Chinese Crops: A Soiled Image? (Agriculture)

By Taylor, David A. | Environmental Health Perspectives, September 2002 | Go to article overview

Chinese Crops: A Soiled Image? (Agriculture)


Taylor, David A., Environmental Health Perspectives


As China aims to boost its agricultural production, its farmers' own zeal may prove to be the biggest obstacle to increasing exports. In the industrialized south, particularly, where agrochemicals are more readily available, farmers use such great amounts that consumers are growing leery of health risks.

Between 1949 and 1995, Chinas application of inorganic fertilizers soared, finally slowing in recent years to rates comparable with its more industrialized neighbors. But researchers at The Hong Kong Polytechnic University say farmers in Guangdong province still apply an estimated 800 kg/ha, or five times the world average. In that region's Pearl River Delta, some experts suspect farm pesticide residue of a role in nearly extinguishing the local pink dolphins.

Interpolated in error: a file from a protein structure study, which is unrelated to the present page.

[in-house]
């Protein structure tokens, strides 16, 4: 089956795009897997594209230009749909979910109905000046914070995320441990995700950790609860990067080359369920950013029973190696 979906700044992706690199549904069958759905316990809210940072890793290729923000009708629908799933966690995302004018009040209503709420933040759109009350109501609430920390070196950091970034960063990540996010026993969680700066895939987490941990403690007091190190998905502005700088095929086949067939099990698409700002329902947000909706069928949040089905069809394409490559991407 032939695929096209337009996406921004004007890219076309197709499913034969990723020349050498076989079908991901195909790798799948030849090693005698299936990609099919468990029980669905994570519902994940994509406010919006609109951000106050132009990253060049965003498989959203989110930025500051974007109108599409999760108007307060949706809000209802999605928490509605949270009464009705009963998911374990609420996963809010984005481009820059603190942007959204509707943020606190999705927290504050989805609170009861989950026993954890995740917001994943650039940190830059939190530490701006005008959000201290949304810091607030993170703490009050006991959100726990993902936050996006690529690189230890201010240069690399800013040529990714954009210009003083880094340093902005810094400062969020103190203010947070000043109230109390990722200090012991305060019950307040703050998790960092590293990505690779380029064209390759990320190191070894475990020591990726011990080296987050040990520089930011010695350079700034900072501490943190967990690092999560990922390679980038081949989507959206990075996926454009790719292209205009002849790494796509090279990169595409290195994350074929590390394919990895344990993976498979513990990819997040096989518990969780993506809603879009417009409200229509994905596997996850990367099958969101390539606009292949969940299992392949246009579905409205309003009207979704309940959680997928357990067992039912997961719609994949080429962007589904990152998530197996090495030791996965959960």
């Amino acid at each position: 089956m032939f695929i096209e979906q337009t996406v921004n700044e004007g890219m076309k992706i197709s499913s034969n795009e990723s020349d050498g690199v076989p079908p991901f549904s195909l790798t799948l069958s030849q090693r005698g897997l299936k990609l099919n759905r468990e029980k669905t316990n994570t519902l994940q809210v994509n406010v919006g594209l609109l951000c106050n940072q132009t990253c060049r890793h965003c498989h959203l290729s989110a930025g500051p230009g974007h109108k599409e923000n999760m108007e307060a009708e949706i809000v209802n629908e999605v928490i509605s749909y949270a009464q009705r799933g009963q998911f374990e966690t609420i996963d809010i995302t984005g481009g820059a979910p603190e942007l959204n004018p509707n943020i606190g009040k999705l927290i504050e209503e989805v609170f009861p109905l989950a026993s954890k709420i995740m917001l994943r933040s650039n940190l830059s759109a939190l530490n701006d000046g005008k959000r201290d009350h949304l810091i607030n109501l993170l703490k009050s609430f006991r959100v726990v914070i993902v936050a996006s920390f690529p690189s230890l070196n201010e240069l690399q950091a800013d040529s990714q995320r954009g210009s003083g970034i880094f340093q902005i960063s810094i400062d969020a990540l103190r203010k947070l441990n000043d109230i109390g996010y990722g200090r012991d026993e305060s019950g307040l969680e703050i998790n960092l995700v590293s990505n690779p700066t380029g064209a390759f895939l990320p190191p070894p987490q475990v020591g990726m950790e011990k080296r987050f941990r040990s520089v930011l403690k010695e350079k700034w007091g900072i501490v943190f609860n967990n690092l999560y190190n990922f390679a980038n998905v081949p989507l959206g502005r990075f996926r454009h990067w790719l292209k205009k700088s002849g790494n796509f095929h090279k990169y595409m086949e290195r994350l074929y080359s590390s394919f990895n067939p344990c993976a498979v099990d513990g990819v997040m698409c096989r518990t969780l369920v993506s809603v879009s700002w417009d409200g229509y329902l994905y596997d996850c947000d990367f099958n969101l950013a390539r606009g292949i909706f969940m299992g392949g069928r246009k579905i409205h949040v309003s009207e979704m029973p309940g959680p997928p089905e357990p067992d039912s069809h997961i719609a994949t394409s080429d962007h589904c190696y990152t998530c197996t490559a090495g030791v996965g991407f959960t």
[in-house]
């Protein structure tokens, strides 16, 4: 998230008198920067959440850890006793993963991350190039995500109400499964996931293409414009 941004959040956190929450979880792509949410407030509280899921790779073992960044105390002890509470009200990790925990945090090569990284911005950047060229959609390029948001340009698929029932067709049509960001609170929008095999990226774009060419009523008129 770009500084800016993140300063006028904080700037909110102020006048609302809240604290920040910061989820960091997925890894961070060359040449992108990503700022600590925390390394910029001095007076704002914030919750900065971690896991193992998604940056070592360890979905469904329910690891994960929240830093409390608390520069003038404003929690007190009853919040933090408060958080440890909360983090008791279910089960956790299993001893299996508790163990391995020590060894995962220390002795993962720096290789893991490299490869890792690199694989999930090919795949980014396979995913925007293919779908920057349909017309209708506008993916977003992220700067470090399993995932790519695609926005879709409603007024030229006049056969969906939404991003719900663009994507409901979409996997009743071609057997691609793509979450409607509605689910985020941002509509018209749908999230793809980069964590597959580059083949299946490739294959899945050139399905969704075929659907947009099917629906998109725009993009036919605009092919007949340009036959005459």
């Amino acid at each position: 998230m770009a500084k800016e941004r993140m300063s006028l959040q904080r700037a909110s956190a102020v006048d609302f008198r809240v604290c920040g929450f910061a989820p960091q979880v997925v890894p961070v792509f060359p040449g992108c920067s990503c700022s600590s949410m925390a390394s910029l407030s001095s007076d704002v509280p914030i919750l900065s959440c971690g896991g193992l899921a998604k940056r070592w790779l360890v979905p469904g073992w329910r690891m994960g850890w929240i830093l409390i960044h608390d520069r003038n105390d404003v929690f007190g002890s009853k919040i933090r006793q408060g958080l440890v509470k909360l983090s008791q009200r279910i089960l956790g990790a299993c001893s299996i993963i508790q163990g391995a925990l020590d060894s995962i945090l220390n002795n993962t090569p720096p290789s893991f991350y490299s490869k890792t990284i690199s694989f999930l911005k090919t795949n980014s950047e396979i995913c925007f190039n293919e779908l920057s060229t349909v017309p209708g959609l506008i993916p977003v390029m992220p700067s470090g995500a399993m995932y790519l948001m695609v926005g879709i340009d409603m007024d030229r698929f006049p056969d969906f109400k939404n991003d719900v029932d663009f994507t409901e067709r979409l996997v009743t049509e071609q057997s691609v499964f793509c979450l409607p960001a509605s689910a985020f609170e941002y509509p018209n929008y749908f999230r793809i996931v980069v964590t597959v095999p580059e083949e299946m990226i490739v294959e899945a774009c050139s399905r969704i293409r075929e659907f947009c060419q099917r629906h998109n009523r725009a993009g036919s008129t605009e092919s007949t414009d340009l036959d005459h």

In the August 2002 issue of Environmental Pollution, researchers from Hong Kong Polytechnic and the Guangzhou Institute of Geochemistry report mean cadmium concentrations of 0.58 mg/kg in the soil of farms growing cash crops. Associated with pesticides and fertilizers, cadmium is a known human carcinogen, and chronic long-term ingestional exposure is associated with kidney damage and osteoporosis. Although scientists don't know how much food exposure those concentrations translate into, the paper notes that continuous heavy application of agrochemicals and other soil amendments could exacerbate the accumulation of heavy metals in agricultural soils over time, as well as increase the amount that runs off the soil. Another report, in the 25 October 2001 issue of the Far Eastern Economic Review, states that China is the only country seeking a waiver to use DDT "as a general intermediate" and not just in the low concentrations used for malaria prevention. …

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